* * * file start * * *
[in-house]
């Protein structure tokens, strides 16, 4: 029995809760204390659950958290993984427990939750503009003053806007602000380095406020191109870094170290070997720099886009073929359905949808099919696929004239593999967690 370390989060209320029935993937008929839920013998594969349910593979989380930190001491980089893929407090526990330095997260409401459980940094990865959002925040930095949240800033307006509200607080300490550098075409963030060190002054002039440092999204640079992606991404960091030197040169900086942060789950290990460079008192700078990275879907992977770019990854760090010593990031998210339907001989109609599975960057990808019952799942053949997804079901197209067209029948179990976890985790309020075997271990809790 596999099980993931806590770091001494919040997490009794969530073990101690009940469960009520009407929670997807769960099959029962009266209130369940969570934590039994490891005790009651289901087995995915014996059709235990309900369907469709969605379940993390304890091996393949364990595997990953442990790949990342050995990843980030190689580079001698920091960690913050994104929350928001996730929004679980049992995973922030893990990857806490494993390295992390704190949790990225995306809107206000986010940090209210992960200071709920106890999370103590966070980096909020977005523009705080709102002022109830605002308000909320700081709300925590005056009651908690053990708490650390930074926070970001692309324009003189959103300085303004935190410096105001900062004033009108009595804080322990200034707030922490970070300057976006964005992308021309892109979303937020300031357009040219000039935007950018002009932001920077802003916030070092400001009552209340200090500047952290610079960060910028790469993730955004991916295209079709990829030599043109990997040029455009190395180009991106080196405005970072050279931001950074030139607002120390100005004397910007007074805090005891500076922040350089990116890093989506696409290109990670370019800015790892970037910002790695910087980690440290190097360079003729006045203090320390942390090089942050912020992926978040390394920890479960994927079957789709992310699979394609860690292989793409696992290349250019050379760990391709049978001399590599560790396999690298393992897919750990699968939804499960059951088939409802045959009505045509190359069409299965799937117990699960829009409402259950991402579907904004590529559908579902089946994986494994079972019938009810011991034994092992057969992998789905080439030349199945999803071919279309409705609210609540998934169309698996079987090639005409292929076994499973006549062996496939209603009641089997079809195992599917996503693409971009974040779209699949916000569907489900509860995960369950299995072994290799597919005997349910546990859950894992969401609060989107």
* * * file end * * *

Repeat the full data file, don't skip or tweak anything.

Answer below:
[in-house]
């Protein structure tokens, strides 16, 4: 029995809760204390659950958290993984427990939750503009003053806007602000380095406020191109870094170290070997720099886009073929359905949808099919696929004239593999967690 370390989060209320029935993937008929839920013998594969349910593979989380930190001491980089893929407090526990330095997260409401459980940094990865959002925040930095949240800033307006509200607080300490550098075409963030060190002054002039440092999204640079992606991404960091030197040169900086942060789950290990460079008192700078990275879907992977770019990854760090010593990031998210339907001989109609599975960057990808019952799942053949997804079901197209067209029948179990976890985790309020075997271990809790 596999099980993931806590770091001494919040997490009794969530073990101690009940469960009520009407929670997807769960099959029962009266209130369940969570934590039994490891005790009651289901087995995915014996059709235990309900369907469709969605379940993390304890091996393949364990595997990953442990790949990342050995990843980030190689580079001698920091960690913050994104929350928001996730929004679980049992995973922030893990990857806490494993390295992390704190949790990225995306809107206000986010940090209210992960200071709920106890999370103590966070980096909020977005523009705080709102002022109830605002308000909320700081709300925590005056009651908690053990708490650390930074926070970001692309324009003189959103300085303004935190410096105001900062004033009108009595804080322990200034707030922490970070300057976006964005992308021309892109979303937020300031357009040219000039935007950018002009932001920077802003916030070092400001009552209340200090500047952290610079960060910028790469993730955004991916295209079709990829030599043109990997040029455009190395180009991106080196405005970072050279931001950074030139607002120390100005004397910007007074805090005891500076922040350089990116890093989506696409290109990670370019800015790892970037910002790695910087980690440290190097360079003729006045203090320390942390090089942050912020992926978040390394920890479960994927079957789709992310699979394609860690292989793409696992290349250019050379760990391709049978001399590599560790396999690298393992897919750990699968939804499960059951088939409802045959009505045509190359069409299965799937117990699960829009409402259950991402579907904004590529559908579902089946994986494994079972019938009810011991034994092992057969992998789905080439030349199945999803071919279309409705609210609540998934169309698996079987090639005409292929076994499973006549062996496939209603009641089997079809195992599917996503693409971009974040779209699949916000569907489900509860995960369950299995072994290799597919005997349910546990859950894992969401609060989107």